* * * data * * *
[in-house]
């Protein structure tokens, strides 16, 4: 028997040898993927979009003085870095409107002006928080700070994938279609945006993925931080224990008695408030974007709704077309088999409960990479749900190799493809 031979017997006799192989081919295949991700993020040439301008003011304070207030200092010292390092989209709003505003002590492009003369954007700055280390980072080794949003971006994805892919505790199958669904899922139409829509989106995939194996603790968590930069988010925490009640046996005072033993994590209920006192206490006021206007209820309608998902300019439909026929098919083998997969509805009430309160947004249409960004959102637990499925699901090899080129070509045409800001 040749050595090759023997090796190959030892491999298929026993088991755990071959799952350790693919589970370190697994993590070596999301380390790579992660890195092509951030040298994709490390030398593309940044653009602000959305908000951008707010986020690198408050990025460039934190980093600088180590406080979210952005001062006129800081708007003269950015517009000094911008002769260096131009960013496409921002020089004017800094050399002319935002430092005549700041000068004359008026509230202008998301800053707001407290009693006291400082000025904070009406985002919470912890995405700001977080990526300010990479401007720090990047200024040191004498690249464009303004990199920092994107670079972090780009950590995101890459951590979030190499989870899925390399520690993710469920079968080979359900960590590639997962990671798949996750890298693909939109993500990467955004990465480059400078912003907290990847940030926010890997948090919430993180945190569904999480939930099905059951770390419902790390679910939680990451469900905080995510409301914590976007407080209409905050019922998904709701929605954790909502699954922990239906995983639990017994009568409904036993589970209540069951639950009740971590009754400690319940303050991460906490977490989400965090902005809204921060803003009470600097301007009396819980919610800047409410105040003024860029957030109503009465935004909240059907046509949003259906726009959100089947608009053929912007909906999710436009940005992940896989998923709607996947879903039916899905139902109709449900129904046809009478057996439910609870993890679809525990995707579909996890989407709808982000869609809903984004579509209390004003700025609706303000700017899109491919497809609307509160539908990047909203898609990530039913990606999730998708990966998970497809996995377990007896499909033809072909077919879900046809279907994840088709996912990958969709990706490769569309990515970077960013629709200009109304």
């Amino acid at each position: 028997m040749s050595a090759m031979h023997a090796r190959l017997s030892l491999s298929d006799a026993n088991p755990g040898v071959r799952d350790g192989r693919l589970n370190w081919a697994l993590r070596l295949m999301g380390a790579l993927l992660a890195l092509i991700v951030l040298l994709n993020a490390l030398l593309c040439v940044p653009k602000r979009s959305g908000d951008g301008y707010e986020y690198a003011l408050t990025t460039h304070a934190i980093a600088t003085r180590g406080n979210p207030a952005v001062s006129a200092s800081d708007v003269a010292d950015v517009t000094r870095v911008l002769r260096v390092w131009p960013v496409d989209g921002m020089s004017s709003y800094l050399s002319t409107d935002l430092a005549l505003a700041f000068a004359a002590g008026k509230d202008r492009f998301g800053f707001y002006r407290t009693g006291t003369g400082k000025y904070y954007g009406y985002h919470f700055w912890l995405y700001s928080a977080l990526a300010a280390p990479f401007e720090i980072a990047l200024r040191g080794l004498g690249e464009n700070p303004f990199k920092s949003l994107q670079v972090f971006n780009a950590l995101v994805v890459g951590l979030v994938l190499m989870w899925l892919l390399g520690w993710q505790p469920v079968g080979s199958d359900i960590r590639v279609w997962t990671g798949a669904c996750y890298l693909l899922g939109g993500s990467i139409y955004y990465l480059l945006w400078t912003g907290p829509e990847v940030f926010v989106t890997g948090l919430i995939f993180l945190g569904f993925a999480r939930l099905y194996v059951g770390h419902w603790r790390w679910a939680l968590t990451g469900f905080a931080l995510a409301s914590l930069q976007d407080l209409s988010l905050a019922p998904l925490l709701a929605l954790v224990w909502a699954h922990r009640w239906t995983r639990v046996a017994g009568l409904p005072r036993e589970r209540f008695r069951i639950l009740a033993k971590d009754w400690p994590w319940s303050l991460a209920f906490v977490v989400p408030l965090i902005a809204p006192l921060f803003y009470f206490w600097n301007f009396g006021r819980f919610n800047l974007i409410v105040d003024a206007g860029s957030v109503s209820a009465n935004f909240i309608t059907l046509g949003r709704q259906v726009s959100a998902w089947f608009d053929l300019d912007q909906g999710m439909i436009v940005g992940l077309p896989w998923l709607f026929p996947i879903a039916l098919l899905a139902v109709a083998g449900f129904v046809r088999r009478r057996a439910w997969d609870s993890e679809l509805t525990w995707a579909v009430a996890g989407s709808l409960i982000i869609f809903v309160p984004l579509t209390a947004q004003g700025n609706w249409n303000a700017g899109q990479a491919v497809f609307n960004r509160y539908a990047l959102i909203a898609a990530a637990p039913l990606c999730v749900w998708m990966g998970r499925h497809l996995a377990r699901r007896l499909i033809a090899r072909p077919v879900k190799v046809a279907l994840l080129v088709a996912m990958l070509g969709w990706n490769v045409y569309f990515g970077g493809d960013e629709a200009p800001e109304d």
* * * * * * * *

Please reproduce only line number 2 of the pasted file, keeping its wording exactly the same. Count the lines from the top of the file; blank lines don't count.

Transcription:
């Protein structure tokens, strides 16, 4: 028997040898993927979009003085870095409107002006928080700070994938279609945006993925931080224990008695408030974007709704077309088999409960990479749900190799493809 031979017997006799192989081919295949991700993020040439301008003011304070207030200092010292390092989209709003505003002590492009003369954007700055280390980072080794949003971006994805892919505790199958669904899922139409829509989106995939194996603790968590930069988010925490009640046996005072033993994590209920006192206490006021206007209820309608998902300019439909026929098919083998997969509805009430309160947004249409960004959102637990499925699901090899080129070509045409800001 040749050595090759023997090796190959030892491999298929026993088991755990071959799952350790693919589970370190697994993590070596999301380390790579992660890195092509951030040298994709490390030398593309940044653009602000959305908000951008707010986020690198408050990025460039934190980093600088180590406080979210952005001062006129800081708007003269950015517009000094911008002769260096131009960013496409921002020089004017800094050399002319935002430092005549700041000068004359008026509230202008998301800053707001407290009693006291400082000025904070009406985002919470912890995405700001977080990526300010990479401007720090990047200024040191004498690249464009303004990199920092994107670079972090780009950590995101890459951590979030190499989870899925390399520690993710469920079968080979359900960590590639997962990671798949996750890298693909939109993500990467955004990465480059400078912003907290990847940030926010890997948090919430993180945190569904999480939930099905059951770390419902790390679910939680990451469900905080995510409301914590976007407080209409905050019922998904709701929605954790909502699954922990239906995983639990017994009568409904036993589970209540069951639950009740971590009754400690319940303050991460906490977490989400965090902005809204921060803003009470600097301007009396819980919610800047409410105040003024860029957030109503009465935004909240059907046509949003259906726009959100089947608009053929912007909906999710436009940005992940896989998923709607996947879903039916899905139902109709449900129904046809009478057996439910609870993890679809525990995707579909996890989407709808982000869609809903984004579509209390004003700025609706303000700017899109491919497809609307509160539908990047909203898609990530039913990606999730998708990966998970497809996995377990007896499909033809072909077919879900046809279907994840088709996912990958969709990706490769569309990515970077960013629709200009109304």